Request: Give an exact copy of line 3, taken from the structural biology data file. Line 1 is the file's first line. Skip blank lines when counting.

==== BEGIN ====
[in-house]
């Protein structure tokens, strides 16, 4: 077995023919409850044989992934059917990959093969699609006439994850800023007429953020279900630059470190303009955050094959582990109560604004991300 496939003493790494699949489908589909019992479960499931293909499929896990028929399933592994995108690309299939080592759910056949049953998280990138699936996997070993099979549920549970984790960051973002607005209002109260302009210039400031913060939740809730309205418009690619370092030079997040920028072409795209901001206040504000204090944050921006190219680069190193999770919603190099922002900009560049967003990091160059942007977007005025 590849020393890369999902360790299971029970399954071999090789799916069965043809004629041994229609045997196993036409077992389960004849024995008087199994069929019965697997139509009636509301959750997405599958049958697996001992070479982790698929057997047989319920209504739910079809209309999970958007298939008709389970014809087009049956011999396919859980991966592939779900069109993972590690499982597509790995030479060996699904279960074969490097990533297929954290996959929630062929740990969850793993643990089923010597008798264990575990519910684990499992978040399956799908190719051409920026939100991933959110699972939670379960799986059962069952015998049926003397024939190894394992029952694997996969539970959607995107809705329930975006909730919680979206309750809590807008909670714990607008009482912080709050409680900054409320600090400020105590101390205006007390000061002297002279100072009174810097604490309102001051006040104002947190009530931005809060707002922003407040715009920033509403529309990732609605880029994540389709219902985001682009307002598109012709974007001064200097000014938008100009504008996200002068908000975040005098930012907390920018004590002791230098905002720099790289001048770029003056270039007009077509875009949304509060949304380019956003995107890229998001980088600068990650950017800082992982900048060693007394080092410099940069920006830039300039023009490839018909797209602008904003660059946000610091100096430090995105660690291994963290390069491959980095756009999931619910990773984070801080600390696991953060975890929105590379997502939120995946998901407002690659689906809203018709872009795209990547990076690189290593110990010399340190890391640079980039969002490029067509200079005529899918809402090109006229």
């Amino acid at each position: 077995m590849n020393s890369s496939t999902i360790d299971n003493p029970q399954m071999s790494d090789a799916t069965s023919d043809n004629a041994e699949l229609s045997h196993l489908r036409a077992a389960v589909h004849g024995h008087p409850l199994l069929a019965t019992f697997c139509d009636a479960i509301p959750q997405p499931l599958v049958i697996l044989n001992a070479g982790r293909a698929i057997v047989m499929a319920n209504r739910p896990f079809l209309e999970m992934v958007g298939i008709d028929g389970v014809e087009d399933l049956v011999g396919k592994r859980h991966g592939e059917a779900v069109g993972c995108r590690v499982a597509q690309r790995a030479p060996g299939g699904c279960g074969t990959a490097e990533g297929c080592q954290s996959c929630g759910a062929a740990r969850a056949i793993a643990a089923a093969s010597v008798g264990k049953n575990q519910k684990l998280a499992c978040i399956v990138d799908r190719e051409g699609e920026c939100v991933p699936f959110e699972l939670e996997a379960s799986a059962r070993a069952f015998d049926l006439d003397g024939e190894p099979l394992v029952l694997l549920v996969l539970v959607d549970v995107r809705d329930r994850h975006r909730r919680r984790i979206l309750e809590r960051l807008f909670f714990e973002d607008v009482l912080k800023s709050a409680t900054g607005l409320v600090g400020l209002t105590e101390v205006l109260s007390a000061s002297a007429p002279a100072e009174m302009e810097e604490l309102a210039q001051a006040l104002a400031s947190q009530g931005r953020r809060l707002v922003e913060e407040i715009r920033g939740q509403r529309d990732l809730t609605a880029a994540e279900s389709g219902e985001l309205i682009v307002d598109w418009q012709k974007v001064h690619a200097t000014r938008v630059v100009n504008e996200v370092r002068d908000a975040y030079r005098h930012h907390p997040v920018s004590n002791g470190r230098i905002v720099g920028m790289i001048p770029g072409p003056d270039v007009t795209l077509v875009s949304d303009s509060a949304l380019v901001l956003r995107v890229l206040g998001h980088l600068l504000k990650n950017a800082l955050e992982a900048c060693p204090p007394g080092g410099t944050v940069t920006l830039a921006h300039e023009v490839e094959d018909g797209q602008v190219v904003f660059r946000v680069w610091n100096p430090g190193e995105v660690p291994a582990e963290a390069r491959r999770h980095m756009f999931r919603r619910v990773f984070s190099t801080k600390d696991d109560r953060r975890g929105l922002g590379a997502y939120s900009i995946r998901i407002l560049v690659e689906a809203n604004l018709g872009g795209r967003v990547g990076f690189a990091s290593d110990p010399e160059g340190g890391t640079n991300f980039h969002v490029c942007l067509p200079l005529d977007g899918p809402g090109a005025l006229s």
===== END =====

């Amino acid at each position: 077995m590849n020393s890369s496939t999902i360790d299971n003493p029970q399954m071999s790494d090789a799916t069965s023919d043809n004629a041994e699949l229609s045997h196993l489908r036409a077992a389960v589909h004849g024995h008087p409850l199994l069929a019965t019992f697997c139509d009636a479960i509301p959750q997405p499931l599958v049958i697996l044989n001992a070479g982790r293909a698929i057997v047989m499929a319920n209504r739910p896990f079809l209309e999970m992934v958007g298939i008709d028929g389970v014809e087009d399933l049956v011999g396919k592994r859980h991966g592939e059917a779900v069109g993972c995108r590690v499982a597509q690309r790995a030479p060996g299939g699904c279960g074969t990959a490097e990533g297929c080592q954290s996959c929630g759910a062929a740990r969850a056949i793993a643990a089923a093969s010597v008798g264990k049953n575990q519910k684990l998280a499992c978040i399956v990138d799908r190719e051409g699609e920026c939100v991933p699936f959110e699972l939670e996997a379960s799986a059962r070993a069952f015998d049926l006439d003397g024939e190894p099979l394992v029952l694997l549920v996969l539970v959607d549970v995107r809705d329930r994850h975006r909730r919680r984790i979206l309750e809590r960051l807008f909670f714990e973002d607008v009482l912080k800023s709050a409680t900054g607005l409320v600090g400020l209002t105590e101390v205006l109260s007390a000061s002297a007429p002279a100072e009174m302009e810097e604490l309102a210039q001051a006040l104002a400031s947190q009530g931005r953020r809060l707002v922003e913060e407040i715009r920033g939740q509403r529309d990732l809730t609605a880029a994540e279900s389709g219902e985001l309205i682009v307002d598109w418009q012709k974007v001064h690619a200097t000014r938008v630059v100009n504008e996200v370092r002068d908000a975040y030079r005098h930012h907390p997040v920018s004590n002791g470190r230098i905002v720099g920028m790289i001048p770029g072409p003056d270039v007009t795209l077509v875009s949304d303009s509060a949304l380019v901001l956003r995107v890229l206040g998001h980088l600068l504000k990650n950017a800082l955050e992982a900048c060693p204090p007394g080092g410099t944050v940069t920006l830039a921006h300039e023009v490839e094959d018909g797209q602008v190219v904003f660059r946000v680069w610091n100096p430090g190193e995105v660690p291994a582990e963290a390069r491959r999770h980095m756009f999931r919603r619910v990773f984070s190099t801080k600390d696991d109560r953060r975890g929105l922002g590379a997502y939120s900009i995946r998901i407002l560049v690659e689906a809203n604004l018709g872009g795209r967003v990547g990076f690189a990091s290593d110990p010399e160059g340190g890391t640079n991300f980039h969002v490029c942007l067509p200079l005529d977007g899918p809402g090109a005025l006229s």